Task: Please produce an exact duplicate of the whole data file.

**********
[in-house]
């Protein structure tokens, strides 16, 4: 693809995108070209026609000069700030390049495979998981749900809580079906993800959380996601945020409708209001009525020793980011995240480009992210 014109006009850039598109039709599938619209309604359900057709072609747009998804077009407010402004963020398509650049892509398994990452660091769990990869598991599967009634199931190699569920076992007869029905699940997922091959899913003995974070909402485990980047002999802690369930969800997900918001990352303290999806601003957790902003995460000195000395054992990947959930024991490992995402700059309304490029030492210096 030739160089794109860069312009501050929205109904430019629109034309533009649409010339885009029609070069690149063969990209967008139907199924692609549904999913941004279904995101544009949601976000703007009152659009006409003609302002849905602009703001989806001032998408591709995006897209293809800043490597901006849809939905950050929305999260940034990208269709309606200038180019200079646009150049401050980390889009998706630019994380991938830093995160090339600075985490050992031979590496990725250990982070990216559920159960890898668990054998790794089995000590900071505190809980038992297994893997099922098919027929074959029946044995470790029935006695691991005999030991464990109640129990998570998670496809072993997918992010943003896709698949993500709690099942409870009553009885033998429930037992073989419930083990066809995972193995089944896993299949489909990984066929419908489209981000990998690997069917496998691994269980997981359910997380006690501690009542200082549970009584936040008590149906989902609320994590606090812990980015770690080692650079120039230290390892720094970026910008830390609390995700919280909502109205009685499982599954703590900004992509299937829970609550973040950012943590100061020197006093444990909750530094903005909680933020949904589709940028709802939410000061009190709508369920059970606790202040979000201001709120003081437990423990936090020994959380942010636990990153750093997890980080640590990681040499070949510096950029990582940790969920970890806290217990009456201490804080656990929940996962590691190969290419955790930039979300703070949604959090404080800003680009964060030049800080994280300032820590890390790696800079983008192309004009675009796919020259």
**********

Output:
[in-house]
């Protein structure tokens, strides 16, 4: 693809995108070209026609000069700030390049495979998981749900809580079906993800959380996601945020409708209001009525020793980011995240480009992210 014109006009850039598109039709599938619209309604359900057709072609747009998804077009407010402004963020398509650049892509398994990452660091769990990869598991599967009634199931190699569920076992007869029905699940997922091959899913003995974070909402485990980047002999802690369930969800997900918001990352303290999806601003957790902003995460000195000395054992990947959930024991490992995402700059309304490029030492210096 030739160089794109860069312009501050929205109904430019629109034309533009649409010339885009029609070069690149063969990209967008139907199924692609549904999913941004279904995101544009949601976000703007009152659009006409003609302002849905602009703001989806001032998408591709995006897209293809800043490597901006849809939905950050929305999260940034990208269709309606200038180019200079646009150049401050980390889009998706630019994380991938830093995160090339600075985490050992031979590496990725250990982070990216559920159960890898668990054998790794089995000590900071505190809980038992297994893997099922098919027929074959029946044995470790029935006695691991005999030991464990109640129990998570998670496809072993997918992010943003896709698949993500709690099942409870009553009885033998429930037992073989419930083990066809995972193995089944896993299949489909990984066929419908489209981000990998690997069917496998691994269980997981359910997380006690501690009542200082549970009584936040008590149906989902609320994590606090812990980015770690080692650079120039230290390892720094970026910008830390609390995700919280909502109205009685499982599954703590900004992509299937829970609550973040950012943590100061020197006093444990909750530094903005909680933020949904589709940028709802939410000061009190709508369920059970606790202040979000201001709120003081437990423990936090020994959380942010636990990153750093997890980080640590990681040499070949510096950029990582940790969920970890806290217990009456201490804080656990929940996962590691190969290419955790930039979300703070949604959090404080800003680009964060030049800080994280300032820590890390790696800079983008192309004009675009796919020259």